Search engine turns focus from privacy concerns to personalization
Last week, Yahoo announced that it would no longer be honoring Do Not Track requests from browsers accessing the search engine and associated services. The move comes as the company attempts to provide a more personal experience to users, bringing policies in line with other companies that ignore Do Not Track requests such as Facebook and Google. This comes as a reversal to previous statements made by the company, which claimed to be "the first major tech company to implement Do Not Track."
Update also brings Do Not Track
Google today released the latest stable version of its Chrome browser, which improves on the browser's performance when rendering GPU-accelerated video. According to Google, the improvements in this version bring 25 percent better battery performance when GPU-accelerated video decoding is enabled. The update also gives users greater control over website permissions involving geolocation, pop-ups, and camera/microphone access.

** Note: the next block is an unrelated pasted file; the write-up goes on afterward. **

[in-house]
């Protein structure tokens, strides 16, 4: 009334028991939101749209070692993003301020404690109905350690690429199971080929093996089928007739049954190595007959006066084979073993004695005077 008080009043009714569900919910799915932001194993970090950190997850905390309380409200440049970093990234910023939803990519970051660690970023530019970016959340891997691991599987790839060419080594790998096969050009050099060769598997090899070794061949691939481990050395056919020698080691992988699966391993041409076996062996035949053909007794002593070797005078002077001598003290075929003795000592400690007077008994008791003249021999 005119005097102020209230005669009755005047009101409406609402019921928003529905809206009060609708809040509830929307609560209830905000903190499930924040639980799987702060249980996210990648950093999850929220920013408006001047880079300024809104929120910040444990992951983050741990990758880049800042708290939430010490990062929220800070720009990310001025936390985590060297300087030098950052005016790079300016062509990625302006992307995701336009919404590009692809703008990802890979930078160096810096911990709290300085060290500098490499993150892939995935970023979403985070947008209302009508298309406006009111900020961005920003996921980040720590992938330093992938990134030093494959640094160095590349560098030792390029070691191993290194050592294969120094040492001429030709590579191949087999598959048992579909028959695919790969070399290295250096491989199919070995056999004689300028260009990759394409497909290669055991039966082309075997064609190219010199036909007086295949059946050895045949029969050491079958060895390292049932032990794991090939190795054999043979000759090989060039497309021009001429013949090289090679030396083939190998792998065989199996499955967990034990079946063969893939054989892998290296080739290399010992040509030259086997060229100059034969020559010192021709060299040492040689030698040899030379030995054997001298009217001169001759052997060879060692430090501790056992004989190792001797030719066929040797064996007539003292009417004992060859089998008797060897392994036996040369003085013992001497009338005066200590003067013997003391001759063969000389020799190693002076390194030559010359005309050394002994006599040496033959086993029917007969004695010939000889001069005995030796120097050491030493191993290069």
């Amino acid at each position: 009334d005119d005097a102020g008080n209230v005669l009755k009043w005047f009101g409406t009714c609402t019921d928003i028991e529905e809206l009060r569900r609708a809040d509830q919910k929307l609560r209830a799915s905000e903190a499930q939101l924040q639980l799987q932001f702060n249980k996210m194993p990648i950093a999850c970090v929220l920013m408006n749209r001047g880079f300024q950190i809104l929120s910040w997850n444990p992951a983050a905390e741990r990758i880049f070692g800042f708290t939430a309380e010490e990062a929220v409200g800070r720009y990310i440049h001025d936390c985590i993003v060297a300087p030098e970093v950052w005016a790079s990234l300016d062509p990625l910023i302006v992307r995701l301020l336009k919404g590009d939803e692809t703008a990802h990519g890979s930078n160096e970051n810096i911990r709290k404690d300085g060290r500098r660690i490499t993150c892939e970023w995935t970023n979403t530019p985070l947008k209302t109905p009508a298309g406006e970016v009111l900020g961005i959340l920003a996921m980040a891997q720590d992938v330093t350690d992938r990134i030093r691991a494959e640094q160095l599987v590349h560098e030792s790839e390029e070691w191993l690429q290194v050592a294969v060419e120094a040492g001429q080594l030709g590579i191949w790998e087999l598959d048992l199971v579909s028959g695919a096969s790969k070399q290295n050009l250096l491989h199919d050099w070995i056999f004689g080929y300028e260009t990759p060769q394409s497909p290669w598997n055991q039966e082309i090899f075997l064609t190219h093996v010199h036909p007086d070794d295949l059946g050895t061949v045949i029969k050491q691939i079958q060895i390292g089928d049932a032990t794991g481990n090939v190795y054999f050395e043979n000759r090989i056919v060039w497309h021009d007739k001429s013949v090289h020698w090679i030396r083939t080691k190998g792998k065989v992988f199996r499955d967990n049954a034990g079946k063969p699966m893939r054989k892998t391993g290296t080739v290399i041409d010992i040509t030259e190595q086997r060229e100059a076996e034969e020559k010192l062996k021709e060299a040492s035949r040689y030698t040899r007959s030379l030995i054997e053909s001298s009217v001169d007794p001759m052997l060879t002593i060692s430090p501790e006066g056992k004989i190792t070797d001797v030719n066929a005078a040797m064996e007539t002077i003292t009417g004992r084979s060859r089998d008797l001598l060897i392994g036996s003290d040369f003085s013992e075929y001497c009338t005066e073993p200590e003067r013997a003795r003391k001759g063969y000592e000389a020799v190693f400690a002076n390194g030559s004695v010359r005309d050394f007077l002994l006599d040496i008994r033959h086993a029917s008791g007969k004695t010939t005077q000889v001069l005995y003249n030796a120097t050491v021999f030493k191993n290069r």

Windows 8 installation blocks online tracking
Microsoft has confirmed it intends Internet Explorer 10 to have Do Not Track (DNT) enabled by default in Windows 8. A blog post from the company reiterated its stance, despite online advertisers claiming they would renege on a previously made agreement that required explicit approval from the user before tracking their online movements.
Microsoft also to push for 'Do Not Track' standards among sites
Following the debut of the Windows 8 Release Preview, Microsoft announced in a blog post that Internet Explorer 10 would have the "Do Not Track" browser privacy feature enabled by default. The feature has been a part of other popular browsers for some time now, but the announcement means that IE10 on Windows 8 will be the first browser to have the setting enabled by default. Microsoft also announced its intention to bring about better standards in implementation of the "Do Not Track" feature for websites and software.